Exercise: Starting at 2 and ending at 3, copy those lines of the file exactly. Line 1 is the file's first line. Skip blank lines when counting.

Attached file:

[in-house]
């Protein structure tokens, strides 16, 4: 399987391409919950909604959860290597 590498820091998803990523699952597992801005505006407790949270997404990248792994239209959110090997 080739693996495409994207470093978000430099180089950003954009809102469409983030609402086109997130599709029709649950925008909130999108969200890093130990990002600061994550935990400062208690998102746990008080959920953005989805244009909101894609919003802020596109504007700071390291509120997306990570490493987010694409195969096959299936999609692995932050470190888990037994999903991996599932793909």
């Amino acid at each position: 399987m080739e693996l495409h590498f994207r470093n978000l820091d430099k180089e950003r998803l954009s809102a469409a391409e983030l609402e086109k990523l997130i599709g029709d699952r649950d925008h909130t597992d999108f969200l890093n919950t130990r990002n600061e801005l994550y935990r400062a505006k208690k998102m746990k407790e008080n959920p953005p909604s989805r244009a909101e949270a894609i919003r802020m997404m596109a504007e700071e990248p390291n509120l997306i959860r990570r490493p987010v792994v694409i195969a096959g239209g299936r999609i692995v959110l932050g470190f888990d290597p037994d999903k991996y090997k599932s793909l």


């Protein structure tokens, strides 16, 4: 399987391409919950909604959860290597 590498820091998803990523699952597992801005505006407790949270997404990248792994239209959110090997 080739693996495409994207470093978000430099180089950003954009809102469409983030609402086109997130599709029709649950925008909130999108969200890093130990990002600061994550935990400062208690998102746990008080959920953005989805244009909101894609919003802020596109504007700071390291509120997306990570490493987010694409195969096959299936999609692995932050470190888990037994999903991996599932793909």
């Amino acid at each position: 399987m080739e693996l495409h590498f994207r470093n978000l820091d430099k180089e950003r998803l954009s809102a469409a391409e983030l609402e086109k990523l997130i599709g029709d699952r649950d925008h909130t597992d999108f969200l890093n919950t130990r990002n600061e801005l994550y935990r400062a505006k208690k998102m746990k407790e008080n959920p953005p909604s989805r244009a909101e949270a894609i919003r802020m997404m596109a504007e700071e990248p390291n509120l997306i959860r990570r490493p987010v792994v694409i195969a096959g239209g299936r999609i692995v959110l932050g470190f888990d290597p037994d999903k991996y090997k599932s793909l």